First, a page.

Terms of reference reveal real targets of Royal Commission

While financial planning practices will come in for scrutiny in the Royal Commission into the Banking and Financial Services industries, industry superannuation funds appear to have been specifically singled out for attention.

The draft terms of reference outlined by the Treasurer, Scott Morrison include “the use by a financial services entity of superannuation members’ retirement savings for any purpose that does not meet community standards and expectations or is otherwise not in the best interest of members” – something which is seen as a direct hit at sporting sponsorships, advertising campaigns and transactions involving trade unions.

It is a term of reference which may cause some discomfort for the financial services regulators which, to date, have raised few qualms about whether some industry fund advertising and sporting sponsorships represent a breach of the sole purpose contained within the Superannuation Industry Supervision Act.

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Financial planning organisations yesterday gave a qualified welcome to the calling of the Royal Commission, with the SMSF Association noting that the SMSF sector had actually been excluded from the inquiry.

SMSF Association chief executive, John Maroney said that while the sector had been excluded, it had already been the subject of significant scrutiny from the Cooper Review in 2010 and the Murray Inquiry in 2014.

The Association of Superannuation Funds of Australia expressed disappointment that superannuation had been included within the terms of reference, with its chief executive, Dr Martin Fahy claiming it had been subject to “a plethora of never ending inquiries, review and regulation”.

It said this was at odds with maintaining a system that was serving Australians tremendously well.

Association of Financial Advisers (AFA) chief executive, Phil Kewin said there clearly existed public pressure for the calling of a Royal Commission but it was to be hoped it did not erode the good work that had been done with respect to the financial planning industry.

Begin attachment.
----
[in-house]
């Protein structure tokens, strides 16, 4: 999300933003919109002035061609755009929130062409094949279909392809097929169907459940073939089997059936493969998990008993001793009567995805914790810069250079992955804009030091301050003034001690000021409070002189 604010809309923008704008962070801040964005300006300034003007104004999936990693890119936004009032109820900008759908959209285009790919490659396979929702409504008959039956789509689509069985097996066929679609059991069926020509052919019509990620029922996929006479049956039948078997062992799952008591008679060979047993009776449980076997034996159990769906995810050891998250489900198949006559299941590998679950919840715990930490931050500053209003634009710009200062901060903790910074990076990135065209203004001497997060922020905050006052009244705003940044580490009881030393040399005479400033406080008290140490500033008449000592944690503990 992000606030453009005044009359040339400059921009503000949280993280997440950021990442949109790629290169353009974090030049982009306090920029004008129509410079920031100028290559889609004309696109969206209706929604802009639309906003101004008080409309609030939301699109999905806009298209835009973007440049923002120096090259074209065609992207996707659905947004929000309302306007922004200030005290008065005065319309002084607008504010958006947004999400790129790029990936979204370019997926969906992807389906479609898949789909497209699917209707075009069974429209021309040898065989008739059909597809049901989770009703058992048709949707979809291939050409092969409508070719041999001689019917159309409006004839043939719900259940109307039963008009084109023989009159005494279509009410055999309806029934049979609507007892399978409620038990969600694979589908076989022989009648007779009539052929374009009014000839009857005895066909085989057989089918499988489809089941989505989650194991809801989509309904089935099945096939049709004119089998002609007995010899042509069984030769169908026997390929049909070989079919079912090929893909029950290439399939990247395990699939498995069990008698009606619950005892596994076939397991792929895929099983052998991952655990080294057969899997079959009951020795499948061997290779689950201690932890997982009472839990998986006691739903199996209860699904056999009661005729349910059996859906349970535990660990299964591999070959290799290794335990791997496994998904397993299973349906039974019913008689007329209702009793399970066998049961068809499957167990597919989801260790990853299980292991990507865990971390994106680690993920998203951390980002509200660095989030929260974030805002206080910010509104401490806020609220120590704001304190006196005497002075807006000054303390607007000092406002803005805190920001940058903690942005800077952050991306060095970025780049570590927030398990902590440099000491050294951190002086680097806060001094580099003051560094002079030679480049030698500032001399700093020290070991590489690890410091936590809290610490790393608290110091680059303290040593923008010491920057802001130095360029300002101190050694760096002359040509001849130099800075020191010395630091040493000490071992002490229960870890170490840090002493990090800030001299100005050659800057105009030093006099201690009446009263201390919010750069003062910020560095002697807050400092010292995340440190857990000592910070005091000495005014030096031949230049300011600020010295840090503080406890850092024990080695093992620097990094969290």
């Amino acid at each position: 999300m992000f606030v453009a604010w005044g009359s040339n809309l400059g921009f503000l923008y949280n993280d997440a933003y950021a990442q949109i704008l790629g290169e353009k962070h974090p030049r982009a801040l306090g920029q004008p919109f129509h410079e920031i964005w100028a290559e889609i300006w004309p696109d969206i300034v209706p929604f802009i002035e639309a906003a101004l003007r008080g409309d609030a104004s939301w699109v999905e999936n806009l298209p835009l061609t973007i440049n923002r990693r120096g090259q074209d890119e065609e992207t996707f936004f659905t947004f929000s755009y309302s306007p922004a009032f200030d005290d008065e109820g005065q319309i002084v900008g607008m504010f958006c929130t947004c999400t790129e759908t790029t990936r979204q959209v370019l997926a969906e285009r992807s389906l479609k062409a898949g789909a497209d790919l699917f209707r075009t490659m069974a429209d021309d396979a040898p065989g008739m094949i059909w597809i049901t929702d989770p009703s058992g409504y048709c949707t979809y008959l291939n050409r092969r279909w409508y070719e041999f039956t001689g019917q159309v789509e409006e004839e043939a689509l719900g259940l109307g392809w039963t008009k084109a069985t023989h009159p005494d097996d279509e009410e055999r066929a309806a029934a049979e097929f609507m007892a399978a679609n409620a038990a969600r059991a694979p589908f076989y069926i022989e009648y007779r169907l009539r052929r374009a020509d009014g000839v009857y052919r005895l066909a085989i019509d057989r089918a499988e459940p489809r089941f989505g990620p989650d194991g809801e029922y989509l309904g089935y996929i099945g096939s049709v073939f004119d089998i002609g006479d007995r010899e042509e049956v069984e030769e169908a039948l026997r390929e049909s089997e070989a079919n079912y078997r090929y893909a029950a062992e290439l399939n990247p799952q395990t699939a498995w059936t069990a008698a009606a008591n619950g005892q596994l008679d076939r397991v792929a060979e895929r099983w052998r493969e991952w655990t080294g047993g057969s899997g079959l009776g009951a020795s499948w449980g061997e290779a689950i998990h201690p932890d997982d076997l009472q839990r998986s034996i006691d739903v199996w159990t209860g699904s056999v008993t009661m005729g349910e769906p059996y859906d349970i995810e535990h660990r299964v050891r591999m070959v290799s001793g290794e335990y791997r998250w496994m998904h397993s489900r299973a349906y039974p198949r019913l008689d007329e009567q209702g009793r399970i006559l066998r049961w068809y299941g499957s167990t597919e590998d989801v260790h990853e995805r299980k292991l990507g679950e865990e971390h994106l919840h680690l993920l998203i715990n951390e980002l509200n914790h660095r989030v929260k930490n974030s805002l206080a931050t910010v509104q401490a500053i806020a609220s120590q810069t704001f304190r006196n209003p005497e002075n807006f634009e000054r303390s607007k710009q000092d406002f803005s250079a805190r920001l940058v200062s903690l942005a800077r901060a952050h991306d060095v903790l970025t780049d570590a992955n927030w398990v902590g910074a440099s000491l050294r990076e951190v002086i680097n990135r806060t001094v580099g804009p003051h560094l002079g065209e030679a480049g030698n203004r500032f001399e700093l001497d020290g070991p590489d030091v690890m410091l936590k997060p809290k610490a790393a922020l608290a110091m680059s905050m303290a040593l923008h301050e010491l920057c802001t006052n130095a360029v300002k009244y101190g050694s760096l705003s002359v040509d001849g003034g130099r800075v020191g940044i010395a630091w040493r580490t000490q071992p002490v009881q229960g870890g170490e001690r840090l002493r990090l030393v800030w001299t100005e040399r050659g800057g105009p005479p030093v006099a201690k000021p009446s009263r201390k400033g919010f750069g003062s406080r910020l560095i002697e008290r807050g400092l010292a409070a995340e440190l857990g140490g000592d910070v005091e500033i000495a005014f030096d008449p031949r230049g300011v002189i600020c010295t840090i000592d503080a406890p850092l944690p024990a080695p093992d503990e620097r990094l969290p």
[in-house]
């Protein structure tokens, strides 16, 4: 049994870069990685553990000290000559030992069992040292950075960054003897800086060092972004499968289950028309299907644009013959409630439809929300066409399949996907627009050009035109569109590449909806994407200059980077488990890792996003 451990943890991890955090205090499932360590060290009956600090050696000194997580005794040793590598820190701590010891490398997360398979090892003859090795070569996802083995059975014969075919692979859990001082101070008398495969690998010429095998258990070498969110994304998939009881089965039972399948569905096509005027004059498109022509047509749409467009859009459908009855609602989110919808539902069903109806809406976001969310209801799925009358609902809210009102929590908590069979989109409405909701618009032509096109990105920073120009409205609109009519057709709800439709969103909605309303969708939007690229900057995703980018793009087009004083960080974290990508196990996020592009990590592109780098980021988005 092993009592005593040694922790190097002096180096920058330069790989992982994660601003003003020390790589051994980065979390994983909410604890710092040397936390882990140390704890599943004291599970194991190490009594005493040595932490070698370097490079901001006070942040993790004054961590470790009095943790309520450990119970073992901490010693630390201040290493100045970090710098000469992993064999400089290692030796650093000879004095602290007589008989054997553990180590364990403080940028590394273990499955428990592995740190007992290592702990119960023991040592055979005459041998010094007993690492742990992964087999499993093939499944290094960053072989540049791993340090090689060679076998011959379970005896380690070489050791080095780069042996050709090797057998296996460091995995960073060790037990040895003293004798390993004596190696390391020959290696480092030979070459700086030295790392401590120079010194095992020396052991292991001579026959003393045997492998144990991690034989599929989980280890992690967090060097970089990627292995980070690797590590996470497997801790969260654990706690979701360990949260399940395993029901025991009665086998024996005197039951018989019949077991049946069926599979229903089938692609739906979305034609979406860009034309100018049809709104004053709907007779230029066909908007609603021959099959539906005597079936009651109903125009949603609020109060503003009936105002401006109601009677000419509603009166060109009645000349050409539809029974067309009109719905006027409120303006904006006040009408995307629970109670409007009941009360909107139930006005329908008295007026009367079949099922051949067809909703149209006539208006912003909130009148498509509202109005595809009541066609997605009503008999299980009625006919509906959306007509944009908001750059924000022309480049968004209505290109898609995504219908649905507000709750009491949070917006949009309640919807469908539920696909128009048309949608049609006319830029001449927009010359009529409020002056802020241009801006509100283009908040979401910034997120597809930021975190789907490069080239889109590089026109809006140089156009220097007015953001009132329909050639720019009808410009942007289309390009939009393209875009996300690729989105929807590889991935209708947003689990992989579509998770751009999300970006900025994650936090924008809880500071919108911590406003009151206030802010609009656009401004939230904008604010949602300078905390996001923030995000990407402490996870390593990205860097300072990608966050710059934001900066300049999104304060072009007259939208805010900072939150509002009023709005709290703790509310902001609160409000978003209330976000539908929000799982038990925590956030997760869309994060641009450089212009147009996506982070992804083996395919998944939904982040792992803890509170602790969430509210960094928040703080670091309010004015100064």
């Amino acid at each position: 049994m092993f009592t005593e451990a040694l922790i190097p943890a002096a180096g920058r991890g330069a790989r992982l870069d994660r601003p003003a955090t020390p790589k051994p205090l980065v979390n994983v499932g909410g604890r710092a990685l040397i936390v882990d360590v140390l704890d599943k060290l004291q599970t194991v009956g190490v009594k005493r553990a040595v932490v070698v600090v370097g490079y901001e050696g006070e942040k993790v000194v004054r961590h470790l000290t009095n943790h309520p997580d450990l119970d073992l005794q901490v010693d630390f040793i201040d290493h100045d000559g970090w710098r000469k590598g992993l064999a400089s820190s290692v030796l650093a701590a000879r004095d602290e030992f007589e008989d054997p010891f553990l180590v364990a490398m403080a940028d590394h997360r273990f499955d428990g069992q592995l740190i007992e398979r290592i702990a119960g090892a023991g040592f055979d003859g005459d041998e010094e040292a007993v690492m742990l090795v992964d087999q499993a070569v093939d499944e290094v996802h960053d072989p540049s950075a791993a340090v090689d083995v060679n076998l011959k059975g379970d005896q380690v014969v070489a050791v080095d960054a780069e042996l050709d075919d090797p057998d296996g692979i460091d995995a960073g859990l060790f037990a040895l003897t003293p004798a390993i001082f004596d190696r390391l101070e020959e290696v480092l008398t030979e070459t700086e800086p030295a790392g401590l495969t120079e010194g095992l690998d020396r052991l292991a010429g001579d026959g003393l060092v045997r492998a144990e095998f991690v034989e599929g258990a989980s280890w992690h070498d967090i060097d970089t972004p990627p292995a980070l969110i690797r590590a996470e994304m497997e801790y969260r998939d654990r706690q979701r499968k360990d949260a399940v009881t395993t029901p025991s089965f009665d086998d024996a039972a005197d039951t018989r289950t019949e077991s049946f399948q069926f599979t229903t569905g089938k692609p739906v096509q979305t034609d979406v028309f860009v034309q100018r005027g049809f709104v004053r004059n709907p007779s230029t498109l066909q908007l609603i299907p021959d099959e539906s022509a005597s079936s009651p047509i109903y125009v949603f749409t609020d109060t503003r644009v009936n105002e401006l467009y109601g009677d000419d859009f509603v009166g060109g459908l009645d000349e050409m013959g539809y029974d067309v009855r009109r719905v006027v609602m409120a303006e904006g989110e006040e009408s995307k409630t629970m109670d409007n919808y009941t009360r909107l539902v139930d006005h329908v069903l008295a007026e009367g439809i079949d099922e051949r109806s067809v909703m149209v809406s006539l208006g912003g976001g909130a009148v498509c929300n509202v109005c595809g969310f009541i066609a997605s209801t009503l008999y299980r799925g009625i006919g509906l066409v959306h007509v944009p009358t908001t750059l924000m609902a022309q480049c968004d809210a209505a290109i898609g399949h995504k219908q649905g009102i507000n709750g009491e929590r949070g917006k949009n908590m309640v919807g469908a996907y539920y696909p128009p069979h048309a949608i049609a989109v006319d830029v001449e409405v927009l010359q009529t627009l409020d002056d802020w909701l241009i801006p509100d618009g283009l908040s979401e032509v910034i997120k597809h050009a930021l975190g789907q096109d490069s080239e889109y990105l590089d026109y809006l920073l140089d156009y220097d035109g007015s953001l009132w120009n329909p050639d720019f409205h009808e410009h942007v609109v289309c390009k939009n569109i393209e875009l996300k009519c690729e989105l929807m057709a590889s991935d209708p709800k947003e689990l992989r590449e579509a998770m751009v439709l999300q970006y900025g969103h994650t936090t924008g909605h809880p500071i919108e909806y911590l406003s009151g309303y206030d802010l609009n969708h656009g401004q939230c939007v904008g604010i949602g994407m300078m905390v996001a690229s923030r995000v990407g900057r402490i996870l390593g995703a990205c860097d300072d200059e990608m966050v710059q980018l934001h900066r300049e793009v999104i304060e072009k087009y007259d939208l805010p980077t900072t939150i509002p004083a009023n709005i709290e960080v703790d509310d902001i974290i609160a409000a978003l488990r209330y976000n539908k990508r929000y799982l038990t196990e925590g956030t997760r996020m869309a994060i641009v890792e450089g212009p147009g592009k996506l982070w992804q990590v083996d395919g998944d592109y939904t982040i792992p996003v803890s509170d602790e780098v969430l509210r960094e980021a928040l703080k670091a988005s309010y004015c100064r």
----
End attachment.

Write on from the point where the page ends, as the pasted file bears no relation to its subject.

“We have been subject to a lot of scrutiny and we have come a long way,” he said. “We would not like to see measures such as improved professionalism slowed or delayed.”

 

 

 




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The Labour Party should have been more careful about what it wished for...

Walker must think the public are gullible, it’s the Banks who should be more careful about what they wished for!

The Industry superannuation funds donated a total of more than $4.8 million to associated entities of the Australian Labor Party in the 2015-2016 financial year.
Not one dollar was donated to the Liberal Party.
HOSTPLUS gave away $850,276 of members money to the ALP associated entity, United Voice, whilst CBUS donated a total of $628,829 and AustralianSuper $553,869 to various Labor associated entities.
According to an article produced by Emma Rapaport of the Financial Standard on 15th Feb, 2017, the total donations equate to approx 2.2% of all funds held by Industry superannuation funds at that time.
This is 2.2% of members monies donated to a political party.
If you are a member of an Industry Super Fund and you do not support, vote for or believe in the Labor Party philosophy, then your retirement monies are being used to financially support a party that you don't vote for!
(Is that in these member's best interest???.....I think not)
So, how do the Trustees of the super funds that did elect to make donations justify their own best interest duty to their members and how do they justify the decision to allocate monies that are deemed for retirement purposes and how do they explain that decision in light of their responsibility to enhance their member's retirement?
There were also some big Industry Super Funds that made decisions not to donate any monies to associated entities of the Australian Labor Party, but they may well have allocated member's monies to things like sponsorship of high profile sporting clubs or advertising ,again raising questions whether Trustees are acting in the best interest of their existing membership or simply building a brand. They will argue that by advertising it may attract greater numbers of members and this will lead to a reduction in overall costs per member based on volume etc, but do you really think that a reduction in an annual member fee from say $80.00 to $70.00 will in any way significantly enhance the end retirement benefit of a member?.....answer is no.
Game on ISA and we cant wait for head coach David Whiteley to reveal his amazingly clever explanation of why all this is simply ok....it wont be far away I am sure.

Right, so what you actually did is significantly misstate the financial standard article............

"According to an article produced by Emma Rapaport of the Financial Standard on 15th Feb, 2017, the total donations equate to approx 2.2% of all funds held by Industry superannuation funds at that time."

And now you are saying that it was actually this:

"Industry superannuation funds donated about 2.2% of all funds to political associated entities in the 2015-16 financial year"